Mighty River Power profits flat as spending to keep customers rises
Mighty River Power says its costs rose $7 million in the second half of 2015 as it battled to keep customers amid "intense" competition.
The Auckland-based company, which is 51 per cent owned by the Government, reported earnings before income tax, depreciation, amortisation, change in fair value of financial instruments (EBITDAF) of $257 million for the six months to December 31, $1m lower than the same period a year earlier.
While production from its hydroelectricity stations in the Waikato River were up on the second half of 2014, the company said wholesale prices were slightly lower and the company increased spending on customer offers.
Chairwoman Joan Withers said Mighty River Power has seen "intense competition and intense pricing pressure both leading up to and within the period" being reported on Tuesday.
Mighty River Power owns the Mercury retail brand. Its products include the Globug, a prepaid electricity plan.
Chief executive Fraser Whineray said the intensity of competition pushed up its operating costs by $7m in the first six months of the financial year, however the company believed the second half spending would be lower, with operational spending roughly the same as in the year to June 30, 2015.
"We're very focused on engaging with our customers around loyalty products," Whineray said.
"These things take a bit of investment, but once set up are less expensive to run."
Contact Energy said earlier this month that customer switching had increased to record levels in late 2015, putting pressure on margins.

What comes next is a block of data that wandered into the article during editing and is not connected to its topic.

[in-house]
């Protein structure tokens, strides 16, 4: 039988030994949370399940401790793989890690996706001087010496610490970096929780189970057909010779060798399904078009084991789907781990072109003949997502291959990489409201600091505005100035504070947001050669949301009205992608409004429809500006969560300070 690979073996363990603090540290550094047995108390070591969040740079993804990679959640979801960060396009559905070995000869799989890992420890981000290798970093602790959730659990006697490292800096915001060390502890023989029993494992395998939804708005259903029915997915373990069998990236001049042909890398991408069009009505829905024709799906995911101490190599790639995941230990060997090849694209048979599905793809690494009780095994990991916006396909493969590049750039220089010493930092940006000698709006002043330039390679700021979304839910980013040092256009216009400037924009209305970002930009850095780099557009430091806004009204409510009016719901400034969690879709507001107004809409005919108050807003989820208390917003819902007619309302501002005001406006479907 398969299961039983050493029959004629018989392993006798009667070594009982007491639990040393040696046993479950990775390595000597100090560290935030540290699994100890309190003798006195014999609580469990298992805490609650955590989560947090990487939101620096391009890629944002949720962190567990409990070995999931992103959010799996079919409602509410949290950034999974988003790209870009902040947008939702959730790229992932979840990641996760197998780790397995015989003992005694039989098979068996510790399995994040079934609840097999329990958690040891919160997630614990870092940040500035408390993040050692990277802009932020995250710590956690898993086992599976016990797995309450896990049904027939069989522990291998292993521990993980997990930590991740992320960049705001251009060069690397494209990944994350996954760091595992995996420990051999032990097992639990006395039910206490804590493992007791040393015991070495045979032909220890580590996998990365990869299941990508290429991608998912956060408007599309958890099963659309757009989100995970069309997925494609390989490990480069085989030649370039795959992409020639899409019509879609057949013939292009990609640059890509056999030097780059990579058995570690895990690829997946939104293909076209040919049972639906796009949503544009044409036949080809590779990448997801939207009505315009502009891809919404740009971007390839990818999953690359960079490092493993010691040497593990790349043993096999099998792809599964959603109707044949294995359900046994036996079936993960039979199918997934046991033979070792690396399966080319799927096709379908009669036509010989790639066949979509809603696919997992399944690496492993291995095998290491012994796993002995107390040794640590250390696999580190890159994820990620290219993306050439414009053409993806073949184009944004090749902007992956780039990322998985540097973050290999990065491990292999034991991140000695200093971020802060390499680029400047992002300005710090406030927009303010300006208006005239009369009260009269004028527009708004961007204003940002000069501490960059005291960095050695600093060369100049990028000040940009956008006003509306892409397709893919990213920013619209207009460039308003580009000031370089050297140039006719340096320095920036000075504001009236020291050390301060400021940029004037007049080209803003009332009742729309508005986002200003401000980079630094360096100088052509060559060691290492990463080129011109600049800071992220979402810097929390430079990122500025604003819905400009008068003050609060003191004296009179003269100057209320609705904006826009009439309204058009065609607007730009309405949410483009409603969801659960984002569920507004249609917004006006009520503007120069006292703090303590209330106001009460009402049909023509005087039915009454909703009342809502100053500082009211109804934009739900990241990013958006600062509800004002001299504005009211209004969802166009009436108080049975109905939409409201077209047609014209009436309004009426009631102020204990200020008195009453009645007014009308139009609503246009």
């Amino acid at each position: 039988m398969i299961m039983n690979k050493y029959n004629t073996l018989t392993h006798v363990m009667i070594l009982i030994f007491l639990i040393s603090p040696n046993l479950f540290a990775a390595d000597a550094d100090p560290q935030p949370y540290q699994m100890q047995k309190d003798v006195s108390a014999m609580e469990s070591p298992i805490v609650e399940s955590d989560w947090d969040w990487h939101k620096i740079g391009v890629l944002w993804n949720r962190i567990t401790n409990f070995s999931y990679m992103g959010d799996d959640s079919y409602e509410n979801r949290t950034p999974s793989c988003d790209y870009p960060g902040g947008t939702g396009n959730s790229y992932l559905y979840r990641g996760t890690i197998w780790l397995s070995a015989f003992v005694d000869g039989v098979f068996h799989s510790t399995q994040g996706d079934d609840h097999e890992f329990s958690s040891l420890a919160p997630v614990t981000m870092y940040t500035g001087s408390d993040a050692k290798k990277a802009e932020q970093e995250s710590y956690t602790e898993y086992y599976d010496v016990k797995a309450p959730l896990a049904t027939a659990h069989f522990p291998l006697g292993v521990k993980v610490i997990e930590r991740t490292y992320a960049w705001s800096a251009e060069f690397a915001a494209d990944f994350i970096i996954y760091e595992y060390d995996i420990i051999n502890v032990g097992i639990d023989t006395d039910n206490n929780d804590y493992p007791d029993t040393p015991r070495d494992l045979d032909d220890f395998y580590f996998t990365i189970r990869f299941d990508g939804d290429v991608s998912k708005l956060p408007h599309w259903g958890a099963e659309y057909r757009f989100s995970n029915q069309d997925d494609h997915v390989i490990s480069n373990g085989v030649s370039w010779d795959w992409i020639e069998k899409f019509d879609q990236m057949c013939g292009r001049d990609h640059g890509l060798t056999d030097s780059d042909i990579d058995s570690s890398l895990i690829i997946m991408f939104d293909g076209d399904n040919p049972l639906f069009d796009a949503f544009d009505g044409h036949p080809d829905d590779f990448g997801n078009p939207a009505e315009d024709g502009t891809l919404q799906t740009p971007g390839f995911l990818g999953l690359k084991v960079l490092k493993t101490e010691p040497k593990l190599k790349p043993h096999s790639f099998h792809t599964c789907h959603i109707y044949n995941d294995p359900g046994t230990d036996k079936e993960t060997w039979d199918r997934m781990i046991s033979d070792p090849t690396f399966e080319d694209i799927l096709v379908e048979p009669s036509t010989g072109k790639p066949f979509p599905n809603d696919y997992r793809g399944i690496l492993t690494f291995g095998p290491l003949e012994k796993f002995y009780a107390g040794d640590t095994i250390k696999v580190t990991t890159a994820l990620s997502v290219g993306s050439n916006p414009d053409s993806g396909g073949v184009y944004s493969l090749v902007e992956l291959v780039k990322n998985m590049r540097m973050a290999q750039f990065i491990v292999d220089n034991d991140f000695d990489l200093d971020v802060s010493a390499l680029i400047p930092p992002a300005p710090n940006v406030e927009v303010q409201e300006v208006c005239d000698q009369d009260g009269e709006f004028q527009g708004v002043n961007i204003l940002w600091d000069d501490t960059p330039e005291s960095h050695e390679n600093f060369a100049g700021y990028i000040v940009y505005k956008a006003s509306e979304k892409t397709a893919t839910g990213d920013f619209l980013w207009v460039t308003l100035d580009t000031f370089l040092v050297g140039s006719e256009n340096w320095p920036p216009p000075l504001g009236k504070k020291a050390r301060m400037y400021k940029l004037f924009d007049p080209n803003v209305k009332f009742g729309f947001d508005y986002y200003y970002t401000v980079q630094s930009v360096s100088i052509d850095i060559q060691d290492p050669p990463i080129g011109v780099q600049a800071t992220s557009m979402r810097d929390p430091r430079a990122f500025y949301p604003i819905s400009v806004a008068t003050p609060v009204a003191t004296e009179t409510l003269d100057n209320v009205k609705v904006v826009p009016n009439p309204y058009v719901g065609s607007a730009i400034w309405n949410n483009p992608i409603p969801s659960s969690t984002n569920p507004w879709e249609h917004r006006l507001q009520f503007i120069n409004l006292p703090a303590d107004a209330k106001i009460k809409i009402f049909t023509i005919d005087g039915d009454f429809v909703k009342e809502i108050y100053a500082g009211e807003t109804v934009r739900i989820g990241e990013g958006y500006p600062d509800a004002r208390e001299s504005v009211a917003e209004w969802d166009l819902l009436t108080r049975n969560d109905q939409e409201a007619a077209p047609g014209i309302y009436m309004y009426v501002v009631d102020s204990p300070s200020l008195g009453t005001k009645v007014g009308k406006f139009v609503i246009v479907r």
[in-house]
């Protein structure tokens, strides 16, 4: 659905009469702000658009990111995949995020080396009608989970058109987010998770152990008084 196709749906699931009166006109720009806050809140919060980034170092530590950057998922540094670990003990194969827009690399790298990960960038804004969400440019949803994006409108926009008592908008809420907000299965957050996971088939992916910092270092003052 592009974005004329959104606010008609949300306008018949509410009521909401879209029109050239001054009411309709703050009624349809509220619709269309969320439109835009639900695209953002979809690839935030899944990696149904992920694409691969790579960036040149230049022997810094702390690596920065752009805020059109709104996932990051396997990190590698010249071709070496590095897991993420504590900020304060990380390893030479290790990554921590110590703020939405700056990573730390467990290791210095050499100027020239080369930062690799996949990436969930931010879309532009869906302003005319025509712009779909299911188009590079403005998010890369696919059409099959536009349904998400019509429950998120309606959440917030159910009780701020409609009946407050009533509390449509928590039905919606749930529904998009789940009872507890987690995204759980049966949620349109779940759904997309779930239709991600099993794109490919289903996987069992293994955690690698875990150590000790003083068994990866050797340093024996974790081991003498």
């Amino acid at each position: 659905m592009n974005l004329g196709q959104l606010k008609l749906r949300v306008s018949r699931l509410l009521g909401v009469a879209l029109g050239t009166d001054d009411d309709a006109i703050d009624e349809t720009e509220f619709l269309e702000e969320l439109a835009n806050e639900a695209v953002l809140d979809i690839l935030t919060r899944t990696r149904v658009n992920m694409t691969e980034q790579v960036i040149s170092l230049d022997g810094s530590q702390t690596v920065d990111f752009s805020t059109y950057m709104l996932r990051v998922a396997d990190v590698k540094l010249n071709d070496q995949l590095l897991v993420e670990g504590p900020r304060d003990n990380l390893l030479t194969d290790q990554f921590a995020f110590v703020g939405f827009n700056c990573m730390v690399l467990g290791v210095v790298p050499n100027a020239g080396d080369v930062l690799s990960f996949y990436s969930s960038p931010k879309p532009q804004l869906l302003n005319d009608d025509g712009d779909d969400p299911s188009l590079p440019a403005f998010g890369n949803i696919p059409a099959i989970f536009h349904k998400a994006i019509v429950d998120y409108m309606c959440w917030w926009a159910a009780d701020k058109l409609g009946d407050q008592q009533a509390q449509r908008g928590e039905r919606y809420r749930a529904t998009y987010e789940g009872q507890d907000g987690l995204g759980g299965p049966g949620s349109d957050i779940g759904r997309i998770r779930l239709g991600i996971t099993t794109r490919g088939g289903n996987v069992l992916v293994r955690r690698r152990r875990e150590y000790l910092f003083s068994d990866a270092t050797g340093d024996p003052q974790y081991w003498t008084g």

Mighty River Power declared an interim dividend of 5.7c for the first half of the year, up 0.1c on the same time in 2015.
Net profits rose to $74m from $8m a year earlier, results in 2014 hit by impairments as it wrote down the value of its investment in geothermal exploration in Chile. During the second half of 2015 the company recognised another $18m impairment, including the permanent sealing of its wells in Chile.
The company also closed its Southdown power station in Auckland.
Withers lowered the company's guidance for full year EBITDAF from $490m-$515m to $480m-$500m, but signalled that the guidance could change several times as part of "business as usual" before the end of the year.
Shares in the company were down 1c at $2.64 at 10:30am.
Mighty River Power has 95,000 shareholders, mostly owning a few thousand shares each, after the Government bonus shares for taking part in the first partial state asset sale in the mixed ownership model programme.
This is down from around 104,000 when the float took place in early 2013.
Mighty River Power's float was due to take place in 2012 but was delayed after a court challenge from iwi.
Shortly after the Government opened the share offer, Labour and the Greens launched policies to reform the wholesale electricity market, forcing the Crown to give investors who had signed up to buy shares the option of pulling out.